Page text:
University Museums

Title: guardians and their territories
Name: Photograph
Date: 1995
Medium: Black and white photograph
Dimensions: 4 x 19 1/2 in. (10.2 x 49.5 cm)
Classification: Photographs
Credit Line: Gift of Pilar Garcia. In the permanent collection, Brunnier Art Museum, University Museums, Iowa State University, Ames, Iowa.
Object Number: um95.36abcd
More Information
The strong public art tradition at Iowa State has always fostered an environment for intellectual stimulation and dialogue, encouraging individuals to respond to their aesthetic surroundings. In 1995 the University Museums launched an innovative project which chronicled one artist's visual responses to the Art on Campus Collection at Iowa State University. Photographer King Au was commissioned to reinterpret the collection for the exhibition, "Interpretations of the Interpretations," pushing the envelope of dialogue to include visual language.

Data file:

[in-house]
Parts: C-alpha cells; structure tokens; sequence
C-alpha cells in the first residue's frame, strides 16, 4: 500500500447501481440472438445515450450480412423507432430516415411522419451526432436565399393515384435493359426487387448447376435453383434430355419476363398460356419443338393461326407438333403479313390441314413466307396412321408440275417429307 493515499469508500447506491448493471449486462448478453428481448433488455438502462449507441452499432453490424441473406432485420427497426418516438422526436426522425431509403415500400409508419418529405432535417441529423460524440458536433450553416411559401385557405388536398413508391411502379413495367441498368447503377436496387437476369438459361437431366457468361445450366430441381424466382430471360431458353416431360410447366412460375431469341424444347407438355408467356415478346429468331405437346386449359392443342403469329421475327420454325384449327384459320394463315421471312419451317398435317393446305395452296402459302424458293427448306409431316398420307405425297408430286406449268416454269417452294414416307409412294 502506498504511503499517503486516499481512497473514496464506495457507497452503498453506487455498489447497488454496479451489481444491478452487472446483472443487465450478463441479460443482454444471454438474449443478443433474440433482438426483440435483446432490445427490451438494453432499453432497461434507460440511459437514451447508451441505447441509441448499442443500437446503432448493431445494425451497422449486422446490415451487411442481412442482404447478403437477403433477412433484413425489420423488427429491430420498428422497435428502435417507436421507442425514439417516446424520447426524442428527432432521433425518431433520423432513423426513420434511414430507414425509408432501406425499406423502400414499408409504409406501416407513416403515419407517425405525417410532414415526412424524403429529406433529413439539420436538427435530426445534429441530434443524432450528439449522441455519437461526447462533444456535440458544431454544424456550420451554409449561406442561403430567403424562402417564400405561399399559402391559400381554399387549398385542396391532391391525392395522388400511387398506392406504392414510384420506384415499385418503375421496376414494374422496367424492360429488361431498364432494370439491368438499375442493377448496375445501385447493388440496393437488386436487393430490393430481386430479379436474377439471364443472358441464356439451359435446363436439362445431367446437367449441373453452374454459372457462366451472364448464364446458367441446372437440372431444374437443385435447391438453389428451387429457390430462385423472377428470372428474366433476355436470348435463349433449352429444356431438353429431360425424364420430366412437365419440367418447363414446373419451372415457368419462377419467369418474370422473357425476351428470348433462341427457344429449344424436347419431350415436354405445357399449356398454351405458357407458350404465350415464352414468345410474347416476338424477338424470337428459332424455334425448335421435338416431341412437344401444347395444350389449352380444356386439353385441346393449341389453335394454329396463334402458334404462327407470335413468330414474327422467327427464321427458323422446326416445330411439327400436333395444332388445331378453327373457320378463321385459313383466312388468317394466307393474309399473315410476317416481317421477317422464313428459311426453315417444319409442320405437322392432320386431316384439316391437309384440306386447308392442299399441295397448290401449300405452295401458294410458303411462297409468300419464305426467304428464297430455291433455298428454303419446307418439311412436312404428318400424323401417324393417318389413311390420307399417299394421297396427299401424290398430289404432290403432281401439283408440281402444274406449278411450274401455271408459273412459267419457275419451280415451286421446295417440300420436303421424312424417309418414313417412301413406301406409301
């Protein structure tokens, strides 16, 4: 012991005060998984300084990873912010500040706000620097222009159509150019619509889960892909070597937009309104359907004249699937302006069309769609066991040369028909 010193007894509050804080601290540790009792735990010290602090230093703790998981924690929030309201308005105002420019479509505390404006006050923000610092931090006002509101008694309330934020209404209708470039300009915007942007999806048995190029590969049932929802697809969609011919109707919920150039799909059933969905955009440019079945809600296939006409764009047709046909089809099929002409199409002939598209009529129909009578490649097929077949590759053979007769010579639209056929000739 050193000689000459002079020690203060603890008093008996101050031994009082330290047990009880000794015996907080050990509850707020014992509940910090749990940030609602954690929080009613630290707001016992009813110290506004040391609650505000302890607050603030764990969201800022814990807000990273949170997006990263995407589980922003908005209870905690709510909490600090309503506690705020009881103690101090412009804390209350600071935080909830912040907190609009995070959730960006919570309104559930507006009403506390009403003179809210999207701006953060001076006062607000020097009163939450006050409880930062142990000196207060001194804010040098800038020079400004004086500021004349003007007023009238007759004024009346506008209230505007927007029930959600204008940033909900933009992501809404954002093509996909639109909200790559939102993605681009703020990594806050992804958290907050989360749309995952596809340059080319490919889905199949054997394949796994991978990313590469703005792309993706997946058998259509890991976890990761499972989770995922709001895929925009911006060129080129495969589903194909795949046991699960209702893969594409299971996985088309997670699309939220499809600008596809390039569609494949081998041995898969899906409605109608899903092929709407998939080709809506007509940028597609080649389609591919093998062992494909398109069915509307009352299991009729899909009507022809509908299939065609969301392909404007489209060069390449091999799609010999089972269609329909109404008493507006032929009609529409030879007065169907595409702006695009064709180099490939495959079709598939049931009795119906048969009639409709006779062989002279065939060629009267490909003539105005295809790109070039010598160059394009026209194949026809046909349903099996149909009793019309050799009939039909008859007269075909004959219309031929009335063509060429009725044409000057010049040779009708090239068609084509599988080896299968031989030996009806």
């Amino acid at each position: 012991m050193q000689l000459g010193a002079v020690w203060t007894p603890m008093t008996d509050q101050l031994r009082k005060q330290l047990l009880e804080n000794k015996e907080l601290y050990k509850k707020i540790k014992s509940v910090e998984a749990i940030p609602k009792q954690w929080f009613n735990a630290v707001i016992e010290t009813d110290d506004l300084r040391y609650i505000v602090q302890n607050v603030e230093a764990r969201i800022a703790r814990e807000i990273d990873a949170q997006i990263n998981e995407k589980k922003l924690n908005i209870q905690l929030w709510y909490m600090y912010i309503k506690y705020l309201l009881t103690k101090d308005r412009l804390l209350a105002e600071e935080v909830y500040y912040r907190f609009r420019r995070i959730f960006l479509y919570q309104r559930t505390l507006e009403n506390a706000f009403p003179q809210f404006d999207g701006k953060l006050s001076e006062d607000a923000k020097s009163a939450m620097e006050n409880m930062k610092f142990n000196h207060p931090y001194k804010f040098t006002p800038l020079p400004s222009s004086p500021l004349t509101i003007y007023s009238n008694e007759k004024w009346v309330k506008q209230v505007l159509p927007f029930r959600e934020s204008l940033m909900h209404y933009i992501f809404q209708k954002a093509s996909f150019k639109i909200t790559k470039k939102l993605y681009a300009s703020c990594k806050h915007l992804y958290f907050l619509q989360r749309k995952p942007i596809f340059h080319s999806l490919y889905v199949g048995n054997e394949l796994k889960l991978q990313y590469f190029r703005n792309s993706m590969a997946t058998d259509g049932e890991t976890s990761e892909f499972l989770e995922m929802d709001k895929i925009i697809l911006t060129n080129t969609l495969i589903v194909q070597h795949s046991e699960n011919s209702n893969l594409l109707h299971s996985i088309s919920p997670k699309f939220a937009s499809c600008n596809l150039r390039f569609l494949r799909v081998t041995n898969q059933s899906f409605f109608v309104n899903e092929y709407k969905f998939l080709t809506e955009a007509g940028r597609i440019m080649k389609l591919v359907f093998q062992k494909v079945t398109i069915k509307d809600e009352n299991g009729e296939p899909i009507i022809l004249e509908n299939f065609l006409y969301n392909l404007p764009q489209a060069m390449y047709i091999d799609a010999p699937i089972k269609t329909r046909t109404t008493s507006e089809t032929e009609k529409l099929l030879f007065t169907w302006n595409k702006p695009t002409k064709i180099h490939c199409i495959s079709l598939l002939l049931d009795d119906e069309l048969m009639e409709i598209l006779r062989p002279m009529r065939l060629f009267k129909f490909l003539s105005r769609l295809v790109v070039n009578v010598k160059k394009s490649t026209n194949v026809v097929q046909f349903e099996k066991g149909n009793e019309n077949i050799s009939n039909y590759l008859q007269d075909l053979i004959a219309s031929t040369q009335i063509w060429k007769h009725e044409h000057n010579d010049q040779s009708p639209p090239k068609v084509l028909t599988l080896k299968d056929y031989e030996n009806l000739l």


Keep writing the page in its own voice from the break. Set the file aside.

"Guardians and Their Territories" was one of Au's interpretations of the "G-Nome Project," a series of installations by Andrew Leicester for the Molecular Biology Building. In this particular work, Au photographed the G-Nomes, which are perched on the four corners of the building as major focal points. Scrutinized over the years as visual representations of genetic science, the G-Nomes have been gazed upon by admirers and critics. Au chose to reverse roles for "Guardians and Their Territories," transporting the viewer into the vantage point of the G-Nomes. Au encourages the viewer to see the campus and. more metaphorically, our environment through the eyes of another.

This work of art captures the current and implied changes in our campus environment brought on by science and technology. Framed between two G-Nomes, who represent the guardians of this new technology, the skyline view of campus buildings forecast future change.
Genetic engineering through recombining, restructuring, and recoding genetic materials of plants and animals accelerates change much faster than natural evolution. Because of genetic engineering, the term human built environment takes on expanded meanings ranging from molecular to architectural structures.